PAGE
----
Impossible Angles


Product Description

poems by

Jordan Makant

ISBN: 978-1-59948-653-6, 36 pages, $11

Release Date: September 5, 2017

About The Author

JMakant_Px_bookstoreJordan Makant is a student at Lenoir-Rhyne University (Dec. 2017). He is one of three co-founders of the Hickory Playground, a non-profit theatre company dedicated to raising awareness and finanical support for the arts throughout the greater Hickory, North Carolina community. He recieved Lenoir-Rhyne’s First Place Poetry Award in the spring of 2016, and has been published in Rat’s Ass Review, Wild Goose Poetry Review, The Ekphrastic Review, The Main Street Rag, and Kakalak 2017.


Debut collections of poetry are almost always exciting if for no other reason than because they present a new voice in the world of poetry. Often, these first efforts stand for years afterwards as the new author’s rawest, most honest, unpolished, and original work. Only time will tell how the poems in Jordan Makant’s first collection stack up against those he will (most certainly) compile later, but compared to collections by much more seasoned poets, these are already craftily formed and satisfyingly realized. More refreshingly, they also reveal something new: a voice that is simultaneously comfortable with the precision of a Mark Strand or a Robert Bly and the effusive stream of consciousness of Bukowski and Dobyns. Drawing from a wide range of models and mentors, these poems are real and surreal, imagistic and philosophical, familiar and novel, narrative and lyrical. Most of all, however, they are fresh. They feel like nothing we’ve quite read before and something that can reach us all. I can think of no one who will not enjoy these poems.  –Scott Owens




We held each other dear then,
hesitating like frightened rabbits,
twitching, afraid of hawks
we knew would one day come
but still longing to be held,
still braving predators
for the sake of something
we could only call love.
It didn’t matter that we knew
we would lose. It didn’t matter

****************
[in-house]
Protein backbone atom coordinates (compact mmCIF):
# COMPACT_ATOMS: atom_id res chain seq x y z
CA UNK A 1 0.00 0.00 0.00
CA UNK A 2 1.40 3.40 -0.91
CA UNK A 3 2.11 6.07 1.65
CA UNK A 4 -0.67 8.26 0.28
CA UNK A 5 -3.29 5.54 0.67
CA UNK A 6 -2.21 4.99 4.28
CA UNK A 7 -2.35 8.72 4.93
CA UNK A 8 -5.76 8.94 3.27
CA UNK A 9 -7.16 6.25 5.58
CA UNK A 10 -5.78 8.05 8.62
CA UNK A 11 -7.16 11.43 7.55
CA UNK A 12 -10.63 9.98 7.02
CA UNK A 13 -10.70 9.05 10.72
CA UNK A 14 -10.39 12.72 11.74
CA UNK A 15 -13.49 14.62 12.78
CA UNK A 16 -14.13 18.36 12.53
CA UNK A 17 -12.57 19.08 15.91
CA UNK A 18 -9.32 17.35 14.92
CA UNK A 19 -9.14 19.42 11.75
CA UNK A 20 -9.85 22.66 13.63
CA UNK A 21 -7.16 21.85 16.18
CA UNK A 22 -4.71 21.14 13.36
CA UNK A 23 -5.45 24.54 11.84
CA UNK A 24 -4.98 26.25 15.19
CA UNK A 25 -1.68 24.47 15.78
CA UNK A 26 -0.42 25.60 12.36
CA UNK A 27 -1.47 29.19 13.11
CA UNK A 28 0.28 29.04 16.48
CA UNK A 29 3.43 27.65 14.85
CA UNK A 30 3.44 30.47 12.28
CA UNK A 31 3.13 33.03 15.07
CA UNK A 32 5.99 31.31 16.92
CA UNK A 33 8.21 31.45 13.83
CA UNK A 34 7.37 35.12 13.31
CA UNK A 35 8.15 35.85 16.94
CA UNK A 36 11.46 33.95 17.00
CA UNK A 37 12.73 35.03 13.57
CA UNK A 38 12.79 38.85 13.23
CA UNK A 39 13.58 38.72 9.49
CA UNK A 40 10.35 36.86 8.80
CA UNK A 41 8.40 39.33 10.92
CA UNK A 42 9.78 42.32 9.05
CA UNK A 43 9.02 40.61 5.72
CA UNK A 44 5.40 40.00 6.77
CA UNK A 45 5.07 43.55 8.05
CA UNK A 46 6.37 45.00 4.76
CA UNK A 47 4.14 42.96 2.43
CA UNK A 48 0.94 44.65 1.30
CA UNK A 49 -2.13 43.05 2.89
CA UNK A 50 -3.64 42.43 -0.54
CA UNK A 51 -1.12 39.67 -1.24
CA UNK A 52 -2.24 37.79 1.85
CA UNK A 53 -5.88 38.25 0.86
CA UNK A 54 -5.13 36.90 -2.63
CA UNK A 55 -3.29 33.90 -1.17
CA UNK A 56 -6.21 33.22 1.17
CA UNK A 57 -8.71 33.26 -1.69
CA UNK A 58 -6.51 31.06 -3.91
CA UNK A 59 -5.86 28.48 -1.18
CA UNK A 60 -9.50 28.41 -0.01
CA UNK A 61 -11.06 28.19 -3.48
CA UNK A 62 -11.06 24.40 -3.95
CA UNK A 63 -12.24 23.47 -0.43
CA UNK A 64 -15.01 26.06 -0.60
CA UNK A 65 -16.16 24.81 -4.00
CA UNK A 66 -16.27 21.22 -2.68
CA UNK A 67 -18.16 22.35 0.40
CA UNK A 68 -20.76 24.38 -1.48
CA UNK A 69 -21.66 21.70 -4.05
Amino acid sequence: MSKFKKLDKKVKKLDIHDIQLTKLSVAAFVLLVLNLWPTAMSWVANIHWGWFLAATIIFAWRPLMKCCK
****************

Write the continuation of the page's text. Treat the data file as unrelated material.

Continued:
that hawking season was near.
As the porch swing rocked us
gently back and forth,
our legs found a rhythm
and we were encompassed
by the aura of an October night;
the only thing that mattered then
was your head on my shoulder,
my arms around you, our lips
finding each other the first time.





I would like to apologize to the man
whose grave we lay on that night,
or not apologize, exactly, but thank him
for the Southern hospitality he showed
two kids too in love to know the truth
about life, love, how nothing lasts forever;
even as we stained his final resting place
with the plight of a love hardly won,
our coupling was undisturbed,
blessed by the quiet indifference of a world
sound asleep, dreaming of two lost kids
lying together in an old cemetery,
learning how to love, looking up at the stars,
wondering if, somewhere amongst the void,
someone was looking back at us,
an insignificant dot in the distant sky,
meaningless and yet so full of life.





Perhaps the worst thing about losing you is
the realization that my first reader is gone.
Perhaps Bukowski would be proud
of my graduation to true writer-hood –
after all, I don’t have to read it to my wife
or my girlfriend or my boyfriend
or my parents or to anybody at all anymore;
perhaps that means I am finally ready
to sit down in front of that selfish screen
and start writing. Perhaps
real art comes from the pain
I thought I had felt but actually hadn’t
until now. I’ve felt it now.
Perhaps now I will be good enough –
not for you, but maybe for this next draft
I no longer have anyone to show.

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